The older woman came by with a cup of tea for Nick as she pushed open the squeaky double windows. "The peacock is here to show off his feathers." She said in a worn out and tired voice, before getting back on her step stool to reorganize the shelves yet again. Nick watched the display as Daisy jumped off the back of Tom's horse. Her cheeks were supple and red, unusual for the innocent blonde. Her bright green eyes were brighter against the redness of her usually porcelain skin, and her blonde ringlet curls were knotted and formed a sort of frizzy halo around her head. Daisy ran back into her house as Tom jumped off of his horse, pulling it over to a random person's house as the person practically groveled at Tom's feet, immediately bringing out some water and oats for the equine animal. Tom had practically everyone in the palm of his hand, it seemed.

With a sigh, Nick left through the back entrance of the bookstore, hoping to avoid the brute who walked around with an incredible arrogance. He scurried back to his home like a mouse with cheese in tow. When he arrived, Daisy was rushing around the house, many things in her arms.

"What are you doing, Daisy?" Nick asked, putting the book underneath his arm. She glanced over at him and grinned widely, chirping like a songbird, "Father's taking me to the inventor's festival!" Daisy quickly folded her things, before running over to place them in the hutch. His father was going to show off a new music box that he had created, and took one of the children every year; this year, it had been Daisy's turn to attend.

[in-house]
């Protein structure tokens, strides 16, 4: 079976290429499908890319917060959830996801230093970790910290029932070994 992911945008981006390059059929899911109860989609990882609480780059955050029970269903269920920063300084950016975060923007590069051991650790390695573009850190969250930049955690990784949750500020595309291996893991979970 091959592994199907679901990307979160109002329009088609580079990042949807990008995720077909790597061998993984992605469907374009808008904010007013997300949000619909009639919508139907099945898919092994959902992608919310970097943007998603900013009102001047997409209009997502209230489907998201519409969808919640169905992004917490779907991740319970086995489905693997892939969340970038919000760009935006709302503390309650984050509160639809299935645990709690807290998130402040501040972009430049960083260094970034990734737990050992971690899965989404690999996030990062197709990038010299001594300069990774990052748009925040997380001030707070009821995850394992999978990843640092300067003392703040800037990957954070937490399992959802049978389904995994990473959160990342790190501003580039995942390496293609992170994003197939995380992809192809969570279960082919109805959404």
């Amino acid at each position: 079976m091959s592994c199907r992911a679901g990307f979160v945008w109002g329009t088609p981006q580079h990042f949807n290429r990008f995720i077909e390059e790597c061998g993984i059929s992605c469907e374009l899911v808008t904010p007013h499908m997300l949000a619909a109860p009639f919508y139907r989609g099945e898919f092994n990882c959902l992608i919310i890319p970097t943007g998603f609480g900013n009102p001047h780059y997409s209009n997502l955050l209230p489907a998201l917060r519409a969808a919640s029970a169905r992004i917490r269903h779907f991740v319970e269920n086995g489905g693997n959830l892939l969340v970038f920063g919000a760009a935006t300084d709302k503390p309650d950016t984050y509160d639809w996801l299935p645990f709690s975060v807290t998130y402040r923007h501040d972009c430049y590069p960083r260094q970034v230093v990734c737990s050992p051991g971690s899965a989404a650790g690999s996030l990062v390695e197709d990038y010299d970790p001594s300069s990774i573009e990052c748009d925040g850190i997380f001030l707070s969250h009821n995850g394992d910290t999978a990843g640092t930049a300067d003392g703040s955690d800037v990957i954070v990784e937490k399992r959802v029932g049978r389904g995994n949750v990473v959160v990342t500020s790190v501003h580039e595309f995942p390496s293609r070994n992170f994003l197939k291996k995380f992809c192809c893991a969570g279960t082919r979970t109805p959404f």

"Would you like anything while we're off at the festival?" Nick's father had asked, turning his attention away from packing a trunk full of clothes and extra gears in case his invention were to break down. Daisy had a huge smile on her face as she folded up some more of her dresses, packing them away in a trunk of her own that was decorated with painted flowers. The paint had worn down incredibly from extended use, as well as a lack of gloss on the wood to protect them.

"A rose." Nick mumbled after some slight hesitation. "A simple rose. They don't have as many here as they did in Paris." Nick's father looked at him with a puzzled expression, one eyebrow cocked before he simply shrugged, "Alright. One rose." 

Nick helped the pair pack their things onto the carriage, and before he knew it, they were off to the inventor's festival, which was in a bigger city. It took a few days to travel by carriage to the festival, so the brunette would have some much needed alone time to catch up on all of the books that he started but never completed. He sat at the window stoop for days, his book pile only growing as he completed fairytale after fairytale, before he saw something odd.

Late in the evening, his father's white and gray speckled horse was running towards the house, stopping in front of it to get a much needed drink of water. His father was atop the animal, quickly jumping off with a broken lantern in hand, the flame inside of it merely flickering as it struggled to continue burning with the lack of wax. The older, white-haired male slammed on the oak wood door as Nick jumped to answer it.

The brunette looked on with surprise evident in his evergreen eyes; his father was in terrible condition, hacking and wheezing as he struggled to regain his breath. He sounded much older than he was supposed to. "I-It's Daisy. She's been kidnapped by some ... beast!"